In addition to his Institutional responsibilities, Steele also participated on various committees and boards, including the Ocean Studies Board of NAS, the National Geographic Society’s Committee for Research and Exploration, and the Space and Earth Science Advisory Committee of the NASA Advisory Council. He was Chairman of the Board of Governors of Joint Oceanographic Institutions, Inc. (JOI) (an organization of the ten largest marine research laboratories in the US), and a member of the Board of the Massachusetts Center of Excellence in Marine Science. In September 1988 President Reagan appointed Steele to the Arctic Research Commission. His qualifications for the commission included service as a member of the Polar Research Board of the NSF; service as chairman for three years on a committee for the Office of Technology Assessment in oil exploration in the Arctic Ocean; and the fact that the Institution was becoming more involved in arctic research. “The main reason I am pleased to take this on is that I think that the role of the arctic and global changes, such as climate, are becoming more significant. My own interest and the interest of this institution are particularly in the areas of high-latitude oceanography, national security and global climate change.” 6
He was also a Fellow of the Royal Society of London, the Royal Society of Edinburgh, the American Academy of Arts and Science, and the American Association for the Advancement of Science. He served as a Trustee of the Bermuda Biological Station for Research, a Corporation member of the Marine Biological Laboratory, a member of the University Corporation for Atmospheric Research, and a member of the US Delegation to the International Council for the Exploration of the Sea. He considered his main achievement “the tremendous output of science” during his term, which he said should ensure WHOI’s continued scientific leadership as it confronts ‘the challenges of the future’.” 7
- 1 “Dr. John H. Steele Elected Director,”Woods Hole Notes 9, no. 2 (August 1977): 1.
- 2 Arthur G. Gaines Jr., “The Woods Hole Oceanographic Institution, Massachusetts,” inOcean Frontiers: Explorations by Oceanographers on Five Continents (New York: Harry N. Abrams, 1992), 70.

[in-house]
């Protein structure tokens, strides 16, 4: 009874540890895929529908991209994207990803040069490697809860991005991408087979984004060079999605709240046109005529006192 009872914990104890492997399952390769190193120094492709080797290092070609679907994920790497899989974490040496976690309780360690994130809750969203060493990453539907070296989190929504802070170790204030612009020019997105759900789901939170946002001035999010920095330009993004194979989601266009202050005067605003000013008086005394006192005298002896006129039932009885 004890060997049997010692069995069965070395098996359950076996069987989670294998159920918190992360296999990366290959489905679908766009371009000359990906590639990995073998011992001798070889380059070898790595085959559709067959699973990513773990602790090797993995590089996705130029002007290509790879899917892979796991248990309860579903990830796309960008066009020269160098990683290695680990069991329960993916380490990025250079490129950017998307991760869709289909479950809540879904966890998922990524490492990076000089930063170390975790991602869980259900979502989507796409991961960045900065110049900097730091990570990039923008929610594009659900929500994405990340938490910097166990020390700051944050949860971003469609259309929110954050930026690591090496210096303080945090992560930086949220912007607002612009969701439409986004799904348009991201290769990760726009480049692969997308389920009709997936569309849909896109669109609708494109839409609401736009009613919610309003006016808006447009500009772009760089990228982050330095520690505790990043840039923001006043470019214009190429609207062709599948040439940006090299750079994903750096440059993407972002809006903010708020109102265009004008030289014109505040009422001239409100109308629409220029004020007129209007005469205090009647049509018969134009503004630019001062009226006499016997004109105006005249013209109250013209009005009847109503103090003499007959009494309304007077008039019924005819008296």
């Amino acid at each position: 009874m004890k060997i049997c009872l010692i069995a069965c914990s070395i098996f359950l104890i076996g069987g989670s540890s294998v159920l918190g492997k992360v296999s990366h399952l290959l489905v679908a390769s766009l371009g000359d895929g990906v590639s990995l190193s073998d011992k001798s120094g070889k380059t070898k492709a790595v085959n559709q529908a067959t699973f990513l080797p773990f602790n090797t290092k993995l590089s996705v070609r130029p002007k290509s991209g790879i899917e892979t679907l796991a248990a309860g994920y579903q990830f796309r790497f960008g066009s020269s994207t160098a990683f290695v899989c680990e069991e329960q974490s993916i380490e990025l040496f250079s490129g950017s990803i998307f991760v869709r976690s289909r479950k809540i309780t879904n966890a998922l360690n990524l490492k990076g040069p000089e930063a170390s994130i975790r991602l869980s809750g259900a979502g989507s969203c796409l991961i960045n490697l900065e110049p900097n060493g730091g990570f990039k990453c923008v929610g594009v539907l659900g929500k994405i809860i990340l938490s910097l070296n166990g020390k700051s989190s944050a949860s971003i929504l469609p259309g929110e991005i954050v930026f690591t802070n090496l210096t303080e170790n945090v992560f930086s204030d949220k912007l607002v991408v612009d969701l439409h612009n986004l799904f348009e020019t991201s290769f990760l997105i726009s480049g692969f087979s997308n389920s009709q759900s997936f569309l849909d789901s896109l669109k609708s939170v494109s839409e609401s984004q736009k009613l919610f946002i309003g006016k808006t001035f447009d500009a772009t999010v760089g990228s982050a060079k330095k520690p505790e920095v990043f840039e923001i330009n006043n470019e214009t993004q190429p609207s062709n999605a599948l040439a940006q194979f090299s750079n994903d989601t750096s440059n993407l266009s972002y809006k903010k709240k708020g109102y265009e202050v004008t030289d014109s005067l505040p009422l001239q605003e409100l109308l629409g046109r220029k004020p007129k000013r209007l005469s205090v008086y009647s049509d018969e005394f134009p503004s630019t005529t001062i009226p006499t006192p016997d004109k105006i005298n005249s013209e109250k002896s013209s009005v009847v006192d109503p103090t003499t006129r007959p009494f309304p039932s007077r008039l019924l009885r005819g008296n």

- 3 John H. Steele, “ICES and the New World of Oceanography,”ICES Information , no.28 (1996): 5-6.
- 4 John H. Steele, “Director’s Comments,”Woods Hole Oceanographic Institution Annual Report 1980 (1981): 3.
- 5 John H. Steele, “Director’s Comments,”Woods Hole Oceanographic Institution Annual Report 1986 (1987): 3.
- 6 “WHOI Director Named to Federal Arctic Panel,”Cape Cod Times, 7 September 1988.
- 7 Frederic Golden, “Getting back the Union Card,”Oceanus 32, no.1 (1989): 126.
20 boxes (25 linear feet)
Materials were retained in their original order, organized chronologically or alphabetically. The records are divided into 5 series:
The records were maintained in the Office of the Director until their transfer to the WHOI Archives.
The records of John Steele, WHOI Director 1978-1989, were transferred into the Archives during and after his directorship. John Steele’s materials arrived in the archives in 1987 and 1989.
Processing of the collection was partly supported by a Grant-in-Aid from the Friends of the Center for History of Physics of the American Institute of Physics. Processed by Margot Garritt and Kathryn Owens.
- A Guide to the WHOI Office of the Director records, (John Hyslop Steele), 1977-1989
- Margot Garritt
- December 1998
- Language of description
- Script of description
- Language of description note
- Finding aid written inEnglish
Part of the Woods Hole Oceanographic Institution, Data Library and Archives Repository